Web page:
“Because why would you go to the bando and not get crack…wings,” Brandon said via text. “They were pretty good but the sweet and salty flavor was a new experience for a lemon pepper vet like me.”
Being a little less brave about eating Crack Wings, I instead went for the “Gas,” which is a mix of chicken tenders tossed in one of The Bando’s sauces (I picked BBQ), and the wings.
I went for straight-up lemon pepper — the litmus test of any Atlanta wing spot. They were fried perfectly, albeit a little saltier than I normally prefer, and I’m a pretty salty person in general, no pun intended.
One impressive detail was the fries, which are crinkle-cut, and topped with a Cajun seasoning blend that includes dried herbs. It’s strangely rare that wing spots get their fries right, but The Bando outperformed a lot of nearby competitors who shall remain nameless with their spud sticks.
It’s definitely different to be inside a place that sells food but greets you with trap decor. The appearance definitely seems to conflict with the choice of songs Brandon heard pumping over the loudspeakers when he visited.
“The gospel music threw me off a little when I first walked in, but they were just trying to set the ambiance. I’m sure there was plenty of music with gunshots coming up on the Spotify playlist.”
It’s not all stereotypically negative. There’s a huge mural of Huey, the angry/militant/brilliant star of The Boondocks, who is anything but a bad representation of young Black men. There’s a Rubik’s Cube on the table near the counter, laying half-finished next to a framed photo of The Notorious B.I.G. There are also a collection of vinyl records, cassettes and CDs, including OutKast’s debut album.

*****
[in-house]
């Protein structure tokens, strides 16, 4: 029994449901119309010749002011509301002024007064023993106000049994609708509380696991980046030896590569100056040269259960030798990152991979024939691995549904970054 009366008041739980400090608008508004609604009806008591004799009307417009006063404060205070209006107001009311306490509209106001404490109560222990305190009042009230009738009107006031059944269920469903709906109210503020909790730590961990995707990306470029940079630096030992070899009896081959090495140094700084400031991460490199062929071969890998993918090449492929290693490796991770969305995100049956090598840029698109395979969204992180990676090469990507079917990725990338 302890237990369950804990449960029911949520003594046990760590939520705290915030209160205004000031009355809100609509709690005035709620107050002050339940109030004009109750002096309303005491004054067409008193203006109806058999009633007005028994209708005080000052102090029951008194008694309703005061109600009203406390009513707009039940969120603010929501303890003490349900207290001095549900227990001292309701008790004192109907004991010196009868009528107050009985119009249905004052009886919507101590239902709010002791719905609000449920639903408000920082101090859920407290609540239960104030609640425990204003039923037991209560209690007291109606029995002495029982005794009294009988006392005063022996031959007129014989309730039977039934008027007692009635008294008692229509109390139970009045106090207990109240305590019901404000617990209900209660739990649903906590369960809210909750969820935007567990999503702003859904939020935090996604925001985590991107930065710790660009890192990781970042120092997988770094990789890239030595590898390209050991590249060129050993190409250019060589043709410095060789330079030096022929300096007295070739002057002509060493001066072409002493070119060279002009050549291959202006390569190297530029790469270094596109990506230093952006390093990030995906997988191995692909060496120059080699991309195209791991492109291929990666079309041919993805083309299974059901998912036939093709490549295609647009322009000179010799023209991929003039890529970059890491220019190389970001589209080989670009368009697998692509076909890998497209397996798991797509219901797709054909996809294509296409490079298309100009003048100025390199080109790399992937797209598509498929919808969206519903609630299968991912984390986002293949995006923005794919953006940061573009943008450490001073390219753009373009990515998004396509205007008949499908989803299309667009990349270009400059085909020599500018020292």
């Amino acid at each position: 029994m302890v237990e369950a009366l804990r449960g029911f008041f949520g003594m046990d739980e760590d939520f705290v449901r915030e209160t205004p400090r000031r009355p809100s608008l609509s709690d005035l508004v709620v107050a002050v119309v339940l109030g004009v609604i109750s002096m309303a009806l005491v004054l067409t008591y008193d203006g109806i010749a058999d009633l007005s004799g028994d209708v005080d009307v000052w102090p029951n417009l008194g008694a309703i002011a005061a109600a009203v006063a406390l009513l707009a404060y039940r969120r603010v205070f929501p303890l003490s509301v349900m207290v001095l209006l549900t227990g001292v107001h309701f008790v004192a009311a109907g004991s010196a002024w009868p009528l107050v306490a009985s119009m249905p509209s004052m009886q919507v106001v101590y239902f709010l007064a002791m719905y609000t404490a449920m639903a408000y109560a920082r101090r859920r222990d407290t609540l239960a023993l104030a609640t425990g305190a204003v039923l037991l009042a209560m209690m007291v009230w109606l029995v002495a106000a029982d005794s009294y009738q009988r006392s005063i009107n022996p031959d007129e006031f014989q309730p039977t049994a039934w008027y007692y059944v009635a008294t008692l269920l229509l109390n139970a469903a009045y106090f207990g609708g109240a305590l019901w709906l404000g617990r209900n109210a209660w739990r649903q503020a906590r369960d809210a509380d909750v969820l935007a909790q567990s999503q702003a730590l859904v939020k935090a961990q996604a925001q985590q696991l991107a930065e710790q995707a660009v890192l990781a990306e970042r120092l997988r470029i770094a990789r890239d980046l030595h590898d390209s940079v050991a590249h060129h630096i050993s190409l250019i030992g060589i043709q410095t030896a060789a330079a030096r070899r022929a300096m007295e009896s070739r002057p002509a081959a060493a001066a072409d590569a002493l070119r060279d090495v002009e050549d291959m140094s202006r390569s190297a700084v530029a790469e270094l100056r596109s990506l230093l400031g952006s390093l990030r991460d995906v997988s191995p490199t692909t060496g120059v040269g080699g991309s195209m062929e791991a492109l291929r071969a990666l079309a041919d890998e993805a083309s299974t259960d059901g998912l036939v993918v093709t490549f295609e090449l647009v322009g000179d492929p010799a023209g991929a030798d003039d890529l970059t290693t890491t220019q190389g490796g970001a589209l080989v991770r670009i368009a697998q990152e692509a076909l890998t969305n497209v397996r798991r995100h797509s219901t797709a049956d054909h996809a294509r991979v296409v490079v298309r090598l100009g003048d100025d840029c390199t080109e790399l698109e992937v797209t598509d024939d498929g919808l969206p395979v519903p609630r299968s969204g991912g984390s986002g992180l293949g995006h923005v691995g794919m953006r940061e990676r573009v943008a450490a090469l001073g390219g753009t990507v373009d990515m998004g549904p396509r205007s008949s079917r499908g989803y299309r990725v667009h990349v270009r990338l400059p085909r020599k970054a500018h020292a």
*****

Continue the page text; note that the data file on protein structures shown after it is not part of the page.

But there are also empty bottles of liquor and malt liquor, crime scene tape, and a general sense of disrepair. Crumpled beer cans (some with burn marks), Mason jars with unidentifiable contents, a Crock Pot sitting in a sink, loose Newports laying randomly on tables, and graffiti in every direction.
You can’t call it a dining ambiance anyone would consider “pleasant.”
You’re probably thinking: WTF. Yes, to be fair, this is a lot.
Burk seems to know that The Bando has shock value, but he says there’s a mission for the restaurant that justifies the controversy.
“We wanted to showcase some of the language/terms/slang used in Detroit and Atlanta, so we created different catchy names instead of just saying ‘a 6-piece wing’ or ‘a Coney,’” he says of The Bando’s menu.
He says the idea came about when he and his business partner, Terrence Bradshaw, were brainstorming ways and ideas to generate funds for a school that they aspire to open.
Burk and Bradshaw are former teachers who met at KIPP, and formed a mentoring program for young Black men called Building Better Brothers Academy. Their stated goal is to “create a school unlike any other for the Atlanta community,” and “to take at-risk boys and help mold them into positive young men using a culturally competent curriculum.”
According to their website, profits from The Bando are going towards assisting and mentoring adolescent boys, helping families in need, and building the school.
And by the way, Burk doesn’t see the design concept as negative.
“The Bando changes the food game by simply adding art and culture to food,” he insisted,” allowing individuals to view conceptual art while picking up their food.”
And the fact that it’s in the SWATS, sitting on a street named for Atlanta’s most famous native son, wasn’t going to deter them from the goal.